Thorny question of wool levy benefits

Sheep farmers have the chance to vote for or against a compulsory levy under the Commodity Levies Act (CLA) in October. The Wool Levy Group’s proposal indicates a levy of 3 cents a kilo which would raise $4.7 million to be spent on a combination of education, communication, advocacy, R&D and administration. This is either too much, far too little or a worthwhile beginning which depends on your point of view.

 

In this week’s Farmers Weekly Ruth Richardson argues very strongly against wasting any more farmer money on a compulsory levy, citing quite justifiably the enormous waste of funds both by the Wool Board and on its subsequent disestablishment. On the opposite side of the fence sit the Wool Levy Group and its supporters.

 

Of course Richardson speaks from the perspective of being Chair of the NZ Merino Company which broke away from the Wool Board after successfully arguing for the separation of merino farmers’ levies from the confusing morass of overhead and expenditure on wool, both beneficial and useless.

 

She maintains what the wool industry needs is more market, not more levy and highlights the success of NZ Merino in ‘facing and making markets from consumer to grower’ as the best way of moving up the value chain.

 

Of course she is probably correct because you can’t argue with the profitable performance and success of NZ Merino since it went solo. But my feeling is this point of view may be a bit too simplistic for the rest of the wool industry which covers a much wider spectrum of wool types, microns and end uses. Merino has the advantage of being a more easily promoted fibre with its predominant application for high quality and high fashion woollen clothing.

 

In last week’s Farmers Weekly Steven Fookes argued the necessity of the industry investing funds wisely in promoting the unique characteristics of wool to bring wool back to the attention of retailers, designers and architects who are looking for just such a fibre.

 

There are two examples of industry initiatives which are doing just what Richardson and Fookes say should happen, both achieved without the imposition of a commodity levy and both concentrating on strong carpet wools at the opposite end of the spectrum from merino..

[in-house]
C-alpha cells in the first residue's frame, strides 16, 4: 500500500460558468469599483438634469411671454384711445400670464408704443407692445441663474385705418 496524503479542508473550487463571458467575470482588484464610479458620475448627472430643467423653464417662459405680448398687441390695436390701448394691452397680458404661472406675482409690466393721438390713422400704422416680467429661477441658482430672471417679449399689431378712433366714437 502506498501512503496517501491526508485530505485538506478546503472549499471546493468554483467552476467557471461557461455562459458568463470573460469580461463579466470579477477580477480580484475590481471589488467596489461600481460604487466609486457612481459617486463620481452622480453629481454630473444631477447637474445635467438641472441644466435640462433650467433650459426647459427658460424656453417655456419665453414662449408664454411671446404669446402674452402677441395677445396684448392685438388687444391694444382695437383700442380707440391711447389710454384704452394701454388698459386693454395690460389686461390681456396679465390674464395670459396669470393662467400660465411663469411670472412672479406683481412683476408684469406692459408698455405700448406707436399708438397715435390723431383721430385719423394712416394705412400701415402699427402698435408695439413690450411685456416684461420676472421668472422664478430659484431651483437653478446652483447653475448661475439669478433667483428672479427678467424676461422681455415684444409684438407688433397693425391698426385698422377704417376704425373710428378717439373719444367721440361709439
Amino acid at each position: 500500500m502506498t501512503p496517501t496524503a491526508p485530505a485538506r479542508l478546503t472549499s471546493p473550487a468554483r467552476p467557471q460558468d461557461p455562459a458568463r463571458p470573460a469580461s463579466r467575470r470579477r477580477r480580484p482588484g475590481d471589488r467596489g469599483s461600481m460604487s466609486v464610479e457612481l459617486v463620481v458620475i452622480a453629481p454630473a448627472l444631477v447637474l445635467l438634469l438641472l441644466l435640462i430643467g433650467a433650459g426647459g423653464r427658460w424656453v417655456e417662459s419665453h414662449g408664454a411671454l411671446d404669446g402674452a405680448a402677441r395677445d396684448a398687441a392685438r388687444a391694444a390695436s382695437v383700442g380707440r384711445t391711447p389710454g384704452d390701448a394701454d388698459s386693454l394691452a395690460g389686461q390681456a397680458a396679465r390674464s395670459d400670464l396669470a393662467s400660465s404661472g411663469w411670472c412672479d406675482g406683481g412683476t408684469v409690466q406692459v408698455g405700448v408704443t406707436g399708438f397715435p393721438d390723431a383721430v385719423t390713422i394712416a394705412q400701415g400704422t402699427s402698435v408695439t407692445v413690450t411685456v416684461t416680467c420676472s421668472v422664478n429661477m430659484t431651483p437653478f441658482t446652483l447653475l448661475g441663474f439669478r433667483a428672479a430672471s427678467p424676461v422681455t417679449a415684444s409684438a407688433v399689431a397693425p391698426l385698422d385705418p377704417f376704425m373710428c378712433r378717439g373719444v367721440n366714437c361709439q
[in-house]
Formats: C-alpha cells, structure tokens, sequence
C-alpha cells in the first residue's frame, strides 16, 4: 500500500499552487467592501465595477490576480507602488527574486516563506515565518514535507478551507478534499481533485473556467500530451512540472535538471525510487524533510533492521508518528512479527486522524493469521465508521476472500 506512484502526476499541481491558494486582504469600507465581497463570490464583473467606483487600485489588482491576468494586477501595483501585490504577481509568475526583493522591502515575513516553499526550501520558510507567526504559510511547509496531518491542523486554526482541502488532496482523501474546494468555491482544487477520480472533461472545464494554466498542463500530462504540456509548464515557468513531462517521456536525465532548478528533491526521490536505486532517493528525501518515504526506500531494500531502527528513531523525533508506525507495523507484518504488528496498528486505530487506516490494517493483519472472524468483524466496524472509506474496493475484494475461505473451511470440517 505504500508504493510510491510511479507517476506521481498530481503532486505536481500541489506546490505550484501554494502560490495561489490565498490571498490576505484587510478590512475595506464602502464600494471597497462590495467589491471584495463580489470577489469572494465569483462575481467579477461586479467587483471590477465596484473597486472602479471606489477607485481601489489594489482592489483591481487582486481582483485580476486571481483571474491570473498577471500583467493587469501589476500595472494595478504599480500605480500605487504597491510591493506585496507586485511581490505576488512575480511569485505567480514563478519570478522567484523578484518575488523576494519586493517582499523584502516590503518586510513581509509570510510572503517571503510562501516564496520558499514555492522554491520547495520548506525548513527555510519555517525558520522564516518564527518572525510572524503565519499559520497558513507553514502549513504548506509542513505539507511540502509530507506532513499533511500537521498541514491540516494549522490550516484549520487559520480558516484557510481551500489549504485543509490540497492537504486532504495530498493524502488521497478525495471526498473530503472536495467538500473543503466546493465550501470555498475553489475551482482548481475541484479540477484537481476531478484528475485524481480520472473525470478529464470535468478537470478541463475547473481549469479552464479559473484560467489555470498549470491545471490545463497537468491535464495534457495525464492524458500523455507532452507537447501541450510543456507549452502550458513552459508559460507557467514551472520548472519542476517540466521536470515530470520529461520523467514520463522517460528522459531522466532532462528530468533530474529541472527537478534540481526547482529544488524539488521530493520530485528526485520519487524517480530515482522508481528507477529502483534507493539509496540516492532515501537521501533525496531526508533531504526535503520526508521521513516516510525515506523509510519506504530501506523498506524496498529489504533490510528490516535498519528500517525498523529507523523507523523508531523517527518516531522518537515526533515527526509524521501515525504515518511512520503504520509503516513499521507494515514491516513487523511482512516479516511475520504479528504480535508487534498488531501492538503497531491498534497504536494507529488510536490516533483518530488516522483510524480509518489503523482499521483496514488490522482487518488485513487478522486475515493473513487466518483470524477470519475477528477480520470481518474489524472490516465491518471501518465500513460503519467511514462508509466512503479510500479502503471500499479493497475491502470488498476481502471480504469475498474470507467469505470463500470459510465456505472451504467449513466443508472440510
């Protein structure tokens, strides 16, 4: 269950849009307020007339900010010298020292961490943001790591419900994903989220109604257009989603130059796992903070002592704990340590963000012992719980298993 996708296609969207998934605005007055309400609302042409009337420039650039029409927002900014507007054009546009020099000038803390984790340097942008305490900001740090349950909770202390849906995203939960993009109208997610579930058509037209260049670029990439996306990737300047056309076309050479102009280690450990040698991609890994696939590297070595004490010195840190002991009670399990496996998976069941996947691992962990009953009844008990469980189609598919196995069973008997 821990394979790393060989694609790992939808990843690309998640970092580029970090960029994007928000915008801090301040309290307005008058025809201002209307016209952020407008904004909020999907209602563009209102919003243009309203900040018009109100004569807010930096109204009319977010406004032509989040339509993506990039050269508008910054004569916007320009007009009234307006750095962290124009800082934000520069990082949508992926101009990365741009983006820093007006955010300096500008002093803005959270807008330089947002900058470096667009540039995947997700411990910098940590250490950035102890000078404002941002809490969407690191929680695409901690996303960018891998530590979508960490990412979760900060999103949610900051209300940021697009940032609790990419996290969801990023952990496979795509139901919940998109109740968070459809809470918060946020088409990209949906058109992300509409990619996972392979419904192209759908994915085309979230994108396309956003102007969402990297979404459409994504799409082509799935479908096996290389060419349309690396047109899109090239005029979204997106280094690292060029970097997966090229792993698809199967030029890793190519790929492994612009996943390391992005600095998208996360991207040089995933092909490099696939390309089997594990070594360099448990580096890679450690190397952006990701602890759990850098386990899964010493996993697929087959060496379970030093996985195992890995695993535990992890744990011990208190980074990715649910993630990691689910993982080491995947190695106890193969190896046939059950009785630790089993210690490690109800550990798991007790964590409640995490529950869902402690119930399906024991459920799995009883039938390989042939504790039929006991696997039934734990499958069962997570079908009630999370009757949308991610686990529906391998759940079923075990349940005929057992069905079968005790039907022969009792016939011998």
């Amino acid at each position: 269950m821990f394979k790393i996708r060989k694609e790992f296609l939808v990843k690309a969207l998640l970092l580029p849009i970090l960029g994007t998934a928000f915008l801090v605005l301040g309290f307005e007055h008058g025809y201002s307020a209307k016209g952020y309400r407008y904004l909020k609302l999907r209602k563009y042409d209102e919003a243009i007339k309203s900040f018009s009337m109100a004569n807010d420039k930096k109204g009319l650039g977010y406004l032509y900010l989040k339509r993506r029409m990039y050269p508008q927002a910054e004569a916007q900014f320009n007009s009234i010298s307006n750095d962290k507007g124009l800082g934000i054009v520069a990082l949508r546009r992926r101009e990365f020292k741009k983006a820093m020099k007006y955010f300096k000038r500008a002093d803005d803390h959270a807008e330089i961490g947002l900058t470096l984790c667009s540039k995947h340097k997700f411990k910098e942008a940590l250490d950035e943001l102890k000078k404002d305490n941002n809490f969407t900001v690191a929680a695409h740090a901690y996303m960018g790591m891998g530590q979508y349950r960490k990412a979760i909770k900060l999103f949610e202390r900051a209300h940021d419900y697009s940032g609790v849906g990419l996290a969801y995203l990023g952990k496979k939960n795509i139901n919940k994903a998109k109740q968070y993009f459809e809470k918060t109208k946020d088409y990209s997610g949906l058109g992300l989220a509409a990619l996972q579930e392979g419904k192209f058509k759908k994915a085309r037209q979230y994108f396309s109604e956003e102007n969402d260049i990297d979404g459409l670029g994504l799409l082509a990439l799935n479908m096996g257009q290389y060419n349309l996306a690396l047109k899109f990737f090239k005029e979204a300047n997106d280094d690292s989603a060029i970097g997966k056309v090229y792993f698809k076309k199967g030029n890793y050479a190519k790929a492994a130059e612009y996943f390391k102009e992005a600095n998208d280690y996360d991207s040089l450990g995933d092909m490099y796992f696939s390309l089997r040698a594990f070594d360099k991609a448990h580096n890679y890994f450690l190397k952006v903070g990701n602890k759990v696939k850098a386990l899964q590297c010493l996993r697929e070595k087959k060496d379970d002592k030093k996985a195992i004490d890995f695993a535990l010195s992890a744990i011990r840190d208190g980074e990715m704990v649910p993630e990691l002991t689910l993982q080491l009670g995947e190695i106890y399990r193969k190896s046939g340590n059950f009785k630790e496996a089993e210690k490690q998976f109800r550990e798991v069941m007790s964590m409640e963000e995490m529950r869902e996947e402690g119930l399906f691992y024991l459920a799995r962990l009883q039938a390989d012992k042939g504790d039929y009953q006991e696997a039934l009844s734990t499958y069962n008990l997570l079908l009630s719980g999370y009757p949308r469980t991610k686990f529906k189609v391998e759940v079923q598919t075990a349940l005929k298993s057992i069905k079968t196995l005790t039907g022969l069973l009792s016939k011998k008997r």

Wools of New Zealand has 700 shareholders representing 14.5 million kilos of strong wool and with the Laneve brand has a number of carpet yarn and carpet manufacturers as partners in North America and the UK.

 

Elders Primary Wool’s efforts and progress with Just Shorn in the USA are a prime example both of what can be achieved with selective distribution and targeted promotion as well as the time it takes to achieve the objective. Just Shorn is specifically focused on promoting wool’s qualities for carpets to top end flooring retailers in the retail group which are franchisees of CCA Global Partners.

 

Therefore the big question is whether a levy is likely to produce better or quicker results than the industry has achieved of its own accord. The main benefit of a levy would be to capture all wool growers, not just those that have been willing to invest in one or other of the initiatives.

 

But then one must ask if the small amount of funds raised in a levy would be better spent on the existing initiatives rather than being applied to a new organisation with another overhead structure. Richardson’s point the amount available for R&D will go nowhere is undoubtedly correct, while even $3.2 million for advocacy and education to raise demand is unlikely to go very far or achieve any measurable improvement.

 

Fookes’ comment about the importance of industry investment is also quite right, but it is already happening without a levy. A better solution would be to try to build on the moves towards industry rationalisation which have started to happen with the Primary Wool Cooperative’s offer for a 5% share in Wool Equities and chairman Bay de Lautour’s stated desire to merge PWC with Wools of New Zealand to form a single farmer owned organisation.

None of this will happen in a hurry, but it seems to me to be a tidier solution than to set up a new organisation which harks back to the days of the Wool Board.

 

As with the meat industry the challenge will be to get all growers to agree what they want and are willing to pay for, but the focus on strong carpet wools would be a clear goal which all strong wool growers should be prepared to support.

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One Response to “Thorny question of wool levy benefits”

  1. Rural round-up | Homepaddock Says:

    […] Thorny question of wool levy benefits – Allan Barber: […]

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